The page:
Software patterns - GRASP (Part V – Low Coupling)

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In this part of article series for "Software patterns- GRASP", we would run through the process of assigning responsibilties so has to support low dependency and encourage resuse i.e. to implement the pattern "Low Coupling".


To understand the GRASP pattern “Low Coupling”


We have explored what are patterns and GRASP (in part I), Information Expert in part II and Creator in part II and “Controller” in part IV. In this part V, we would focus on next GRASP pattern named “Low Coupling”. The principle behind this pattern is “How to support low dependency and increased reuse?” and “How to assign the responsibilities so that the coupling is low?”

Coupling refers to connectedness or linking. It is a measure of how strongly one class is connected to or has knowledge (information or knowhow) of or relies/depends upon the other classes. With experience, programmers would agree on something i.e. making changes is always been the hardest task and given a chance all would like to work upon systems from ground up. With increased complexity in the programming world and programming languages, designing is becoming driver for system’s overall quality and usability. Designing for low connectedness is an important activity which can help to have a system in such a way that the changes in one element (sub-system, system, class, etc) will limit changes to other elements. Being at extreme, is it possible to have no coupling at all? The answer to this question is “No” as without having any connection; a system can’t be called a system.

High coupling (high dependency, linking and connectedness) leads to

·         Cascade of changes – this forces changes in related classes

·         Harder to reuse its use of highly coupled elements requires the additional presence of the classes it is dependent on

·         Harder to understand in isolation

Problem: How to reduce impact of changes and encourage reuse?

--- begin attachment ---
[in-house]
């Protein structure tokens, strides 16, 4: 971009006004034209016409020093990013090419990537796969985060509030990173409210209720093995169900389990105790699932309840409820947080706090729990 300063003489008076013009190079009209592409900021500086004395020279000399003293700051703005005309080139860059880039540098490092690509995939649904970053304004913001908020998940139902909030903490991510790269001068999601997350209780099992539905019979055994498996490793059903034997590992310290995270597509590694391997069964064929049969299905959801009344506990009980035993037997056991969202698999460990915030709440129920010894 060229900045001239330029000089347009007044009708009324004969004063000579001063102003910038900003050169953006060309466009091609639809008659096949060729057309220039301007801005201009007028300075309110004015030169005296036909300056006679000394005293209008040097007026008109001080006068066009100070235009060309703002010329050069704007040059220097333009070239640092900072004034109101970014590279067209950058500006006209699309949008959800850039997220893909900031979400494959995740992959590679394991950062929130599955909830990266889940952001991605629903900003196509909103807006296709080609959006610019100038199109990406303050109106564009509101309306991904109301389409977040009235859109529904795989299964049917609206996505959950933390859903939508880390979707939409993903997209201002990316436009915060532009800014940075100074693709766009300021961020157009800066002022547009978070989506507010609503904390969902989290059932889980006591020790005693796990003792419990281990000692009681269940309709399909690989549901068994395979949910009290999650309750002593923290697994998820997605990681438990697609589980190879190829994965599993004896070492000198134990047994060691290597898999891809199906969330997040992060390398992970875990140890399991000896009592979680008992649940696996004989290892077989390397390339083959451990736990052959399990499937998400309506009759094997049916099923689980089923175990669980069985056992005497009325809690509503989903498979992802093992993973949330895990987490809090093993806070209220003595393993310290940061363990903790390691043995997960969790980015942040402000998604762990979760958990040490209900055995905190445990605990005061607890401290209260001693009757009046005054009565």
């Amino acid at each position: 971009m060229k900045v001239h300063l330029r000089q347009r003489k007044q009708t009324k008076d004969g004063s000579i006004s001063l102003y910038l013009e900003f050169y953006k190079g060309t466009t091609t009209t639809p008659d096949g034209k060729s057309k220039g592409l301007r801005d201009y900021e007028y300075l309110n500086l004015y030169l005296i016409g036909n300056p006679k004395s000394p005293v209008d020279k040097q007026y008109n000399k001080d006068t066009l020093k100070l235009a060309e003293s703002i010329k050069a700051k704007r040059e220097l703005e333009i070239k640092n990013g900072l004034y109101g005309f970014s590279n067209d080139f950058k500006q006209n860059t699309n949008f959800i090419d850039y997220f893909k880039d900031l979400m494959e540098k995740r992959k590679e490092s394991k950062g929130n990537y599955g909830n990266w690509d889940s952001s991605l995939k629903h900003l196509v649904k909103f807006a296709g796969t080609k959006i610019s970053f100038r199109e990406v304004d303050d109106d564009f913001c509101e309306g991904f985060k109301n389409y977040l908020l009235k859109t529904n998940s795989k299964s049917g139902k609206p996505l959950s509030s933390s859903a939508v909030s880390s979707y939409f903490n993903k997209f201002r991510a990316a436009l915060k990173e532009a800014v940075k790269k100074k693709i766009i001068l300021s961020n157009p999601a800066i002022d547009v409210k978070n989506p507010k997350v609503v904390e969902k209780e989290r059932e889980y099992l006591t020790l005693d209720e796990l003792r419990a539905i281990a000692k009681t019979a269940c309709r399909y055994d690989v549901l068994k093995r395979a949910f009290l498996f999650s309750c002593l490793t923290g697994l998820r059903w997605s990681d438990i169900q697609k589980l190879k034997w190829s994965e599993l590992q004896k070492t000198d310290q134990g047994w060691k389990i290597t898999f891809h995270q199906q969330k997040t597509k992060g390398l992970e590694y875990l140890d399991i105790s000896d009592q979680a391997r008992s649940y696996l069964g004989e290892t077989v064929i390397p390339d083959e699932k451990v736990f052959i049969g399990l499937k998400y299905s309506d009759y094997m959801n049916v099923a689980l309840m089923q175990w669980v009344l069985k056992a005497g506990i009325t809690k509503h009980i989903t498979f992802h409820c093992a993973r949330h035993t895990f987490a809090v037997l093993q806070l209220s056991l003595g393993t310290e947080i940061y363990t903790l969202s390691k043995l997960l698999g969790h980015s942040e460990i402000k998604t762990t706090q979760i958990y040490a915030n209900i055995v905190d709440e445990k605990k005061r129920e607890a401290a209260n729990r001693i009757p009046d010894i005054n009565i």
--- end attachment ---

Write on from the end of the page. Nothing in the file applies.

Solution: Assign a responsibility so that the coupling (linking classes) remains low



Step I: Closely look for classes with many associations to other classes.

Step II: Look for the methods that rely on a lot of other methods (or methods in other classes i.e. dependencies

Step III: Rework the design so as assign responsibilities to different classes in such a way that they have lesser association and dependency.


Let’s extend an example of POS (Point Of Sale) systems carried in series of articles. In the domain model, following classes like Register, Payment and Sale are identified. These classes are shown in the left part of diagram (Fig. No.1). There are many system operations such as closing a sale, make payment etc which are related to business function “Sales”.

Fig No. 1

Table No. 1


Relationship with other classes

Responsibility and method


“Register” of Design I

Creator of the “Payment”

Controls the “Sale”

Controls and coordinates the sale through makePayment()


So if Sale or payment changes its going to affect the Register. This results in tight coupling

“Register” and “Sale” of Design II

Controller of “Sale” and “Sale” being the creator of “Payment”

Creating an instance “create”

Controlling the Sale through makePayment()

This results in division of responsibilities and hence low coupling as “Register” need not know about the payment.

The common forms of coupling for A to B include

·         A has a data member which refers to B instance

·         A has a method which B is an argument

·         A is direct or indirect subclass of B

·         B is an interface and A implements B

Related Patterns: The pattern related to is “High Cohesion”.


·         Maintainability -Little or not affected by changes in other components

·         Understandability- simple to understand in the isolation

·         Reusability- convenient to reuse and easier to grab hold of classes

Liabilities / Contradictions:

·         Coupling to stable elements (classes in library or well tested classes) doesn’t account to be a problem.

Summary & Conclusion

In this part, we discussed the “Low Coupling” and also the principle behind this. We discussed the steps for assigning responsibility. We saw practical example from POS (Point Of Sales) and explanation as how to have low coupling.

To reiterate, following such patterns for design would result into highly maintainable, robust and reusable systems.

Happy  Designing!!!


Applying UML and Patterns, Craig Larman

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About the Author

Full Name: Vishwas Sutar
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Member Since: 5/30/2011 2:13:10 AM
Country: India
Extensive and rich experience across gamut of technologies and programming languages like PB,VB,C++,VB.NET, C#, Classic ASP,ASP.NET, ASP.NET MVC.

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